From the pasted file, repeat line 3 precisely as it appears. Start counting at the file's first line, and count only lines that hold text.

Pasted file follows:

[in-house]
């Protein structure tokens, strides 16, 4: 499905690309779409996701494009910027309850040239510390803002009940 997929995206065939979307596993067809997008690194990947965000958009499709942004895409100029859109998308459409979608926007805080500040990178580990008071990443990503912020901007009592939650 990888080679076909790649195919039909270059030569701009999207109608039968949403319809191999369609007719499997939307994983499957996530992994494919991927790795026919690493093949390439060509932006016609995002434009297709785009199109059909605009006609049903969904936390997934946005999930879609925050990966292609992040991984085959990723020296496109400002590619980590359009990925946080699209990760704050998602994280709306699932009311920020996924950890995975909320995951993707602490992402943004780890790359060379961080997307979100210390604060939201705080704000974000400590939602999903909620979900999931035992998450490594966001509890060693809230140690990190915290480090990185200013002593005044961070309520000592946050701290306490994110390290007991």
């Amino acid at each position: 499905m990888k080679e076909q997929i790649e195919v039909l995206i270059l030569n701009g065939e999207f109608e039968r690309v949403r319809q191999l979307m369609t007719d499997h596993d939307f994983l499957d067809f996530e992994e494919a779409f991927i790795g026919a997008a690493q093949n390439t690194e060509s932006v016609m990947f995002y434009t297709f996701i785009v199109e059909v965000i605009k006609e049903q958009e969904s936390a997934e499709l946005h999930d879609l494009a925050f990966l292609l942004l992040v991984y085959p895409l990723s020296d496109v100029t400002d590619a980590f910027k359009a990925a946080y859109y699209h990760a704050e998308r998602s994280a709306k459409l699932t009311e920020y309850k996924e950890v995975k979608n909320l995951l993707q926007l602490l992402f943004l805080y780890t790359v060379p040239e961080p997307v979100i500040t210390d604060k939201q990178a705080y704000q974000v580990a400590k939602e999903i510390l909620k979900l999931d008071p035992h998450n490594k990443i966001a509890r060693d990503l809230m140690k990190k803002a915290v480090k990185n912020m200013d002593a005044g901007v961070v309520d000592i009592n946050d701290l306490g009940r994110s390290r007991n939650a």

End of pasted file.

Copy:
């Amino acid at each position: 499905m990888k080679e076909q997929i790649e195919v039909l995206i270059l030569n701009g065939e999207f109608e039968r690309v949403r319809q191999l979307m369609t007719d499997h596993d939307f994983l499957d067809f996530e992994e494919a779409f991927i790795g026919a997008a690493q093949n390439t690194e060509s932006v016609m990947f995002y434009t297709f996701i785009v199109e059909v965000i605009k006609e049903q958009e969904s936390a997934e499709l946005h999930d879609l494009a925050f990966l292609l942004l992040v991984y085959p895409l990723s020296d496109v100029t400002d590619a980590f910027k359009a990925a946080y859109y699209h990760a704050e998308r998602s994280a709306k459409l699932t009311e920020y309850k996924e950890v995975k979608n909320l995951l993707q926007l602490l992402f943004l805080y780890t790359v060379p040239e961080p997307v979100i500040t210390d604060k939201q990178a705080y704000q974000v580990a400590k939602e999903i510390l909620k979900l999931d008071p035992h998450n490594k990443i966001a509890r060693d990503l809230m140690k990190k803002a915290v480090k990185n912020m200013d002593a005044g901007v961070v309520d000592i009592n946050d701290l306490g009940r994110s390290r007991n939650a």